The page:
How often will I see the specialist team?

You will be reviewed regularly by your specialist team either face to face or telephone consultation   Your team will let you know how often they will see you.  You will have regular blood tests and we will check how you are feeling and discuss any problems you may have. This is so we can check how the treatment is affecting you. 



What are the possible side effects?

There are many possible side effects with this treatment we have described the main side effects below. As with all medicines some patients can get side effects with Pembrolizumab and Lenvatinib.  Usually these side effects are mild or moderate.  The doctors, nurses and pharmacists can give you advice or answer any questions you may have. If you feel unwell and are unsure if it is related to this treatment please contact Velindre. The doctor, nurses and pharmacists can give you advice or answer any questions you may have.



If you are admitted to another hospital, you must inform the doctors and the nurses that you are taking Pembrolizumab and Lenvatinib.  It is possible you could be having an immune reaction and should be started on steroids. The doctors and nurses need to contact Velindre Cancer Centre for advice.  They can either telephone the treatment helpline or speak to your oncologist.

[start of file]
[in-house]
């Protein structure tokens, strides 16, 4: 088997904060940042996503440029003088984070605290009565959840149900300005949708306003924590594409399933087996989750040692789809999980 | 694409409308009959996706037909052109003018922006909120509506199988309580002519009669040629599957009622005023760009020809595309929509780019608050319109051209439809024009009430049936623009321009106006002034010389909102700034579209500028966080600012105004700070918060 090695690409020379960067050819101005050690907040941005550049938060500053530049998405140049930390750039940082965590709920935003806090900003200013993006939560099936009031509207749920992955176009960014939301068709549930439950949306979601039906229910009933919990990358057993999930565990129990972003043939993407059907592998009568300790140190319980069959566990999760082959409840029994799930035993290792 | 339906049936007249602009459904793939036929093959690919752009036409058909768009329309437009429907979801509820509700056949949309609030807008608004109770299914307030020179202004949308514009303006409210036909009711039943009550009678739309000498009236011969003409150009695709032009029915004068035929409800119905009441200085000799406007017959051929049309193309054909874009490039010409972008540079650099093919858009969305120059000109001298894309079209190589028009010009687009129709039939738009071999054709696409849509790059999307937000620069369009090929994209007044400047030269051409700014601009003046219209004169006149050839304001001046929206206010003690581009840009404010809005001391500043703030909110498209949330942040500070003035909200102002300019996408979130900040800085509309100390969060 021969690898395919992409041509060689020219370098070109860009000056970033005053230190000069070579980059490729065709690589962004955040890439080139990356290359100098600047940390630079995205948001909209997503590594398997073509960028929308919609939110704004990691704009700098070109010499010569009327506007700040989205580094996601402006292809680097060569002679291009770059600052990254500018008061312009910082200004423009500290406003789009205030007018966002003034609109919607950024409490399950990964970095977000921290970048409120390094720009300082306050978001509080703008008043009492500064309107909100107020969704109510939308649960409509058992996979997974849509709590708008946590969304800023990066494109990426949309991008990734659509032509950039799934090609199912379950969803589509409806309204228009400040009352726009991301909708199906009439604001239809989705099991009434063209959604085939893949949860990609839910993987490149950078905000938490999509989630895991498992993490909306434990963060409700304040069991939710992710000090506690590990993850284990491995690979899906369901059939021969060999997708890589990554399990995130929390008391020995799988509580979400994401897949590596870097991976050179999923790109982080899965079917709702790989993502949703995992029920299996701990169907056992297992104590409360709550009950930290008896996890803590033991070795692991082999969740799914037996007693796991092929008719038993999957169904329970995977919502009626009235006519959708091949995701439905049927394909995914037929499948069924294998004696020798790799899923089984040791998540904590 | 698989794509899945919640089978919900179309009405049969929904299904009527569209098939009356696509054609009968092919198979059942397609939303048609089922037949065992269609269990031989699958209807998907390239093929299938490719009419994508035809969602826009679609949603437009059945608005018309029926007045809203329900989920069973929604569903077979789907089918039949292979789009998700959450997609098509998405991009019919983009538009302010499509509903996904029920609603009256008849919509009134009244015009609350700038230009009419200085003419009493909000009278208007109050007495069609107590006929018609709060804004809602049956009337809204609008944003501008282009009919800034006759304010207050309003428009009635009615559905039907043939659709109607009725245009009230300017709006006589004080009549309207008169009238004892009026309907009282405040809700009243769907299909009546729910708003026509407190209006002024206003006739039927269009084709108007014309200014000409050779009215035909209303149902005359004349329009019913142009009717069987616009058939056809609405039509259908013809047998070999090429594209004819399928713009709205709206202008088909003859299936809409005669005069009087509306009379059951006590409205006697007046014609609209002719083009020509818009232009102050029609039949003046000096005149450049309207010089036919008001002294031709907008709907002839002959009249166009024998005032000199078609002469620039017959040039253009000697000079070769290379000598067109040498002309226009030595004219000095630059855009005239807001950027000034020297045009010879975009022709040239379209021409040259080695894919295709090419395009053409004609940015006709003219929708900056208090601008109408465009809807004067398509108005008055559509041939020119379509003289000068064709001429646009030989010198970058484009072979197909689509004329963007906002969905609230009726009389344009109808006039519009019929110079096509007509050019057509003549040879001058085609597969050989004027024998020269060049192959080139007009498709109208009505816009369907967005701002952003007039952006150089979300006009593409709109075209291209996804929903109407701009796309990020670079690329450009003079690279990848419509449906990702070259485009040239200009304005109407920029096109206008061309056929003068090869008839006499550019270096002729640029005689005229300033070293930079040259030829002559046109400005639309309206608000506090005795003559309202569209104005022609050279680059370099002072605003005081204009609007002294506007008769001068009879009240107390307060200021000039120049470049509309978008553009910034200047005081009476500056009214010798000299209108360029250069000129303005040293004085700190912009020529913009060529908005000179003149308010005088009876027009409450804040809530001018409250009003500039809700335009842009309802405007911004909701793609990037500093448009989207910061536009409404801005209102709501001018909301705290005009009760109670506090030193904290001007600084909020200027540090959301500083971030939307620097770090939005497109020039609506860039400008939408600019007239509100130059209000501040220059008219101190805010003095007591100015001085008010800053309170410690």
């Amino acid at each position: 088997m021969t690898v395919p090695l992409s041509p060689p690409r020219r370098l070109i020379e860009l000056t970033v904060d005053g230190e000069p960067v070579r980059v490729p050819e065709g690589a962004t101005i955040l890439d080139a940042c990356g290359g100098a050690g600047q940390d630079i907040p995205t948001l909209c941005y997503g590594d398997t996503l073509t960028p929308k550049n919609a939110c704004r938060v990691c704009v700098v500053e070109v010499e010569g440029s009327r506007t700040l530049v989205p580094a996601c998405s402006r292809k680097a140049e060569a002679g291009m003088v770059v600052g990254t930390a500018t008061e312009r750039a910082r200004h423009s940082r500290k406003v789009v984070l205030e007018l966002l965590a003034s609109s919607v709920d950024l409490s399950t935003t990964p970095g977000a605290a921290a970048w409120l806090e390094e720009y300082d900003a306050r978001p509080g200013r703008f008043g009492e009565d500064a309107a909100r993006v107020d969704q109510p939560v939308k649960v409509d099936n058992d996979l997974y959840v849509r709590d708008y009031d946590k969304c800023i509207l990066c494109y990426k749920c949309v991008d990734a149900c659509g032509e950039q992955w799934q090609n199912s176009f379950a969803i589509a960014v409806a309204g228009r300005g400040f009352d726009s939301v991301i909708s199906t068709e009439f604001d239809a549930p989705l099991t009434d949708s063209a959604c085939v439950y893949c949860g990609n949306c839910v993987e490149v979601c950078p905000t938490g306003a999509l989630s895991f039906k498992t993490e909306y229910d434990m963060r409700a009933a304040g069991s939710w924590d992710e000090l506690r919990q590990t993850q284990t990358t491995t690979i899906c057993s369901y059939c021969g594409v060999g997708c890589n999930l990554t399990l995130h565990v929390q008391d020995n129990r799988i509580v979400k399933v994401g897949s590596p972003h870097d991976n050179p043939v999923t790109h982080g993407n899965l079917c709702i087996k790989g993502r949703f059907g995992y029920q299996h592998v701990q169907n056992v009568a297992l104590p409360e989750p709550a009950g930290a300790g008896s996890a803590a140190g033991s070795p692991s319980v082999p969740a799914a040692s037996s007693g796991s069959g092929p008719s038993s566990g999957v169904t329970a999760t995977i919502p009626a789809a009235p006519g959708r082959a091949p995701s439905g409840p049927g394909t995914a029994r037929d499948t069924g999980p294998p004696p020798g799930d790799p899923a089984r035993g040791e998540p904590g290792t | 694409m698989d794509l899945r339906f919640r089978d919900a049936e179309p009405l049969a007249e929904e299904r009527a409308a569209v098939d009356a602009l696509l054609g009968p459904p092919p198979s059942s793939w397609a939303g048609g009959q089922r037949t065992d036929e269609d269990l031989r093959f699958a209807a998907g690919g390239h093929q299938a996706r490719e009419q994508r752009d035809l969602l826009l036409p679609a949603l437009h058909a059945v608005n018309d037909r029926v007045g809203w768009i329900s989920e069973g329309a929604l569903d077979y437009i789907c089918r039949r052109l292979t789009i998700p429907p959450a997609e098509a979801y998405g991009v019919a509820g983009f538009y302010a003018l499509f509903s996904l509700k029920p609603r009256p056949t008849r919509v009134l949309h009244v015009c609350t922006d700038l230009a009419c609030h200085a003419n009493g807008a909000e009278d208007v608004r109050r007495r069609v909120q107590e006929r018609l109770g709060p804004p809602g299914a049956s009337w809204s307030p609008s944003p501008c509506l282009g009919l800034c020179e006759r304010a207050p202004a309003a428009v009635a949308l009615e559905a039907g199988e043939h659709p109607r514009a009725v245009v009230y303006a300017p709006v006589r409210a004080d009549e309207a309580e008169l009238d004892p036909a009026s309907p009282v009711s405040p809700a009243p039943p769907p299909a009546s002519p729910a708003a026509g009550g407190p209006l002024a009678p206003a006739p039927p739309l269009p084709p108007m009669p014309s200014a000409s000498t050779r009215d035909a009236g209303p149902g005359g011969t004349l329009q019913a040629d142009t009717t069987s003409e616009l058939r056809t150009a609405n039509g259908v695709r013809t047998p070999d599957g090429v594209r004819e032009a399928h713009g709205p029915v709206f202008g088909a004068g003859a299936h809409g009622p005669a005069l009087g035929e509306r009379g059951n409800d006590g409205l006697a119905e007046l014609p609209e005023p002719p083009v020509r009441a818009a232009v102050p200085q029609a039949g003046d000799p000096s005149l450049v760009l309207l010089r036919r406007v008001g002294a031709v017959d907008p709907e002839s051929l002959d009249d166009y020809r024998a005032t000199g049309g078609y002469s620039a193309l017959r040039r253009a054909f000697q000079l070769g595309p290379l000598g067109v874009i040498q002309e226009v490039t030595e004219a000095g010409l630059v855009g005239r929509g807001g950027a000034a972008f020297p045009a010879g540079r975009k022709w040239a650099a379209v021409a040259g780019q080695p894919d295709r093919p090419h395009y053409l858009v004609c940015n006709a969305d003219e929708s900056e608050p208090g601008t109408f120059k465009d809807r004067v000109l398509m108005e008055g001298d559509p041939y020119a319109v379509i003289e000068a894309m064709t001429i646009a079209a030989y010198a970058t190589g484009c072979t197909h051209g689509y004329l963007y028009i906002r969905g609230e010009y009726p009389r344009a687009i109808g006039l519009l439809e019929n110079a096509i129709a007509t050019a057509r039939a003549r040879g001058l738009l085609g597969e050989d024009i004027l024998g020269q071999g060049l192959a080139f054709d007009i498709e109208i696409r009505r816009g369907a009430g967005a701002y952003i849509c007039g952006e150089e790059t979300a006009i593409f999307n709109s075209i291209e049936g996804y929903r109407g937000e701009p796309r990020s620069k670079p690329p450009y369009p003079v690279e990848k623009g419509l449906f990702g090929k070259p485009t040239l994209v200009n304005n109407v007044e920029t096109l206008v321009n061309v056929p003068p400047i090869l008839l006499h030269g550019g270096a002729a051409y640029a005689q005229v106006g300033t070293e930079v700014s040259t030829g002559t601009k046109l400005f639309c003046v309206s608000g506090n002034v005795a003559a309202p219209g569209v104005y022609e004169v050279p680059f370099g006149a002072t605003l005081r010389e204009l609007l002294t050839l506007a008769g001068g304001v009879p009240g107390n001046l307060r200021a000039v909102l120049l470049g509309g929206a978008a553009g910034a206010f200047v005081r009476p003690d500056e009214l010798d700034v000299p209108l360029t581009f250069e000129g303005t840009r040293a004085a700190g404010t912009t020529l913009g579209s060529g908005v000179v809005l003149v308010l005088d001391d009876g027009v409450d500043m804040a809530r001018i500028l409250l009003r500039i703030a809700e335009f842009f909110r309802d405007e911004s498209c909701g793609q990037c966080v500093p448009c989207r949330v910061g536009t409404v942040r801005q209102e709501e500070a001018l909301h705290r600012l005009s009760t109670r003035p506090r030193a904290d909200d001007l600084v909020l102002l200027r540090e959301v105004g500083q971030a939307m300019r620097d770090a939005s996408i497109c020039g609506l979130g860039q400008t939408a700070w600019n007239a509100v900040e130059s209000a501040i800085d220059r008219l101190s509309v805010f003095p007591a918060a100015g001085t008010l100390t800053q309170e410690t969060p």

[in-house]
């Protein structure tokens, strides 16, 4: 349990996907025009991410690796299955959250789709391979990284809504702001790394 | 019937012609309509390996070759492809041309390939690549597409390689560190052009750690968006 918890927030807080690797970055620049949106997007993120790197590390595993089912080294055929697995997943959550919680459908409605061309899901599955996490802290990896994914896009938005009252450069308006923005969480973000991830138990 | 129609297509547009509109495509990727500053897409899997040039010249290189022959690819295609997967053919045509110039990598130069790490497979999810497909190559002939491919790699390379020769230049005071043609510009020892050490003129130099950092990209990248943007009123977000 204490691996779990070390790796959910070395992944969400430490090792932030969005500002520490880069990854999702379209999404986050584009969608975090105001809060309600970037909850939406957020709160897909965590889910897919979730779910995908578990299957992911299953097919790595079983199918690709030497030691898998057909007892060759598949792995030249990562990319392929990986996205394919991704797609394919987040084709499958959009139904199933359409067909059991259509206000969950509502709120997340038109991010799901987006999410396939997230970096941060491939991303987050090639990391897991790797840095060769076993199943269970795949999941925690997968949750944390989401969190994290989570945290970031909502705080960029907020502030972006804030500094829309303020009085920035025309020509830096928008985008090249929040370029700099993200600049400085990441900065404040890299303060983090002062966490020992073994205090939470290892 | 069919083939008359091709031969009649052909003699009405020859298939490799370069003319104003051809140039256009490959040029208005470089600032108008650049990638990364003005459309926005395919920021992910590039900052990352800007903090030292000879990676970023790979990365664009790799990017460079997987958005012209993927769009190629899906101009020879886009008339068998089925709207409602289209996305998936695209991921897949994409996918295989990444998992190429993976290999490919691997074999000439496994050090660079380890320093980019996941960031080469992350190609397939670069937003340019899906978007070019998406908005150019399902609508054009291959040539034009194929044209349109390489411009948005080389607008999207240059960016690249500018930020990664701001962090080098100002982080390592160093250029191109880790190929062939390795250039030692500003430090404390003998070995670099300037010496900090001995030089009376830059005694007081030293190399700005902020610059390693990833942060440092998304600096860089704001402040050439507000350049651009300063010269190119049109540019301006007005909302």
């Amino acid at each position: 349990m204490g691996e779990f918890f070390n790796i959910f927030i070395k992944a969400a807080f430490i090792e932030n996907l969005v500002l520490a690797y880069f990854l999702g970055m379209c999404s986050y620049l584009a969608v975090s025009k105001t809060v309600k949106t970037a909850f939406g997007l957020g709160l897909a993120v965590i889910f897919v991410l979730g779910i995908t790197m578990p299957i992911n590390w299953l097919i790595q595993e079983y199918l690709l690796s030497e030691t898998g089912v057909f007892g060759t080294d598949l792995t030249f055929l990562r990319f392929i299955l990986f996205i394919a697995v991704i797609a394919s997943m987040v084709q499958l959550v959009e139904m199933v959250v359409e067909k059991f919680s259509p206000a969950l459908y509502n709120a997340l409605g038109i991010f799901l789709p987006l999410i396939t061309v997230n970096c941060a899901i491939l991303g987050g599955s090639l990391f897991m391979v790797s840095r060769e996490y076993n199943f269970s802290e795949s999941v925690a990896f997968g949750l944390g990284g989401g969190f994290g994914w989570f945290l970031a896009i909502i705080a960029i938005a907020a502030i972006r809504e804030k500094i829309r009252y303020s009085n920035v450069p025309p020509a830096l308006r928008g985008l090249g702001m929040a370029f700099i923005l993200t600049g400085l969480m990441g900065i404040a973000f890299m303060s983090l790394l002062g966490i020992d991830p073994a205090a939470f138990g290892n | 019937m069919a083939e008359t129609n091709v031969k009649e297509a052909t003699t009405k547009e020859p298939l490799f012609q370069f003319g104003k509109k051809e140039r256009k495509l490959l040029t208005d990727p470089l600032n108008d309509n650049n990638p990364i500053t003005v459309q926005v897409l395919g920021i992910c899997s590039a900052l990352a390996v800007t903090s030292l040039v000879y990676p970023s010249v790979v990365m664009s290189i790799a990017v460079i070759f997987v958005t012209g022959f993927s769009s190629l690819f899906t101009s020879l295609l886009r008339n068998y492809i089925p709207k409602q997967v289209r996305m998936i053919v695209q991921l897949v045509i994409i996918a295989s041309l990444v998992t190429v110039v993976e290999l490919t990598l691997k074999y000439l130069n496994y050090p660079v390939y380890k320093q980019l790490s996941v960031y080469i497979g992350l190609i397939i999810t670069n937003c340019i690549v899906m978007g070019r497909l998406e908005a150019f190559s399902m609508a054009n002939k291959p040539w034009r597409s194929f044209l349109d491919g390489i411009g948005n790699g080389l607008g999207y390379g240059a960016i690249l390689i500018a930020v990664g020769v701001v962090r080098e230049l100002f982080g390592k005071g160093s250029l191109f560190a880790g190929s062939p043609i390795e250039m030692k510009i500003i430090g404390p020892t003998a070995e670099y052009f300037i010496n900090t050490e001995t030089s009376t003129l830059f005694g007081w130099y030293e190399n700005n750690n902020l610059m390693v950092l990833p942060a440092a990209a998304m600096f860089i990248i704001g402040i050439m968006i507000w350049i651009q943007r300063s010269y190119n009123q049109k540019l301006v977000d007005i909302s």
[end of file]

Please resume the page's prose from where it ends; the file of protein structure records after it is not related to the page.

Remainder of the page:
You will be given an alert card, please show this to the nurses or doctors if you are admitted to any hospital.



Hair loss

This treatment should not make you lose your hair.  However, a small number of people may experience some hair thinning.  We have a leaflet that tells you more about coping with hair loss.  Please ask your nurse if you would like a copy


Tiredness and fatigue

This treatment may make you feel more tired than usual.  It is important to listen to your body and rest if you need to; but carry out your normal activities if you feel able. Some people find it beneficial to take gentle exercise as well as rest. However, if you are becoming increasingly tired, telephone the treatment helpline; the number is at the end of the leaflet.


Skin reactions

Use a non-perfumed body wash and moisturising cream to help to prevent skin reactions.

This treatment may cause a rash which is dry and itchy and cause mild discomfort. You may experience mild pain, redness and swelling of your hands or feet.

For a small number of people this reaction may be more severe.  A severe rash would affect a large part of your body, may be painful and may become infected.

If you develop a severe rash you should contact the treatment helpline; the number is at the end of the leaflet.



Effects on your bowels

This treatment has been known to cause either constipation or diarrhoea. 

  • If you experience constipation it is important that you increase the amount of fluids you drink.  You may need laxatives.  You can speak to us or your GP for advice.


  • If you experience diarrhoea it is important that you drink plenty of fluids.  If you have 4 or more bowel movements in 24 hours above what is normal for you, or you have diarrhoea with stomach cramps, blood or mucus (slime) in your bowel motions please contact Velindre Cancer Centre immediately.  You should not take any anti-diarrhoea medication unless advised to do so by Velindre.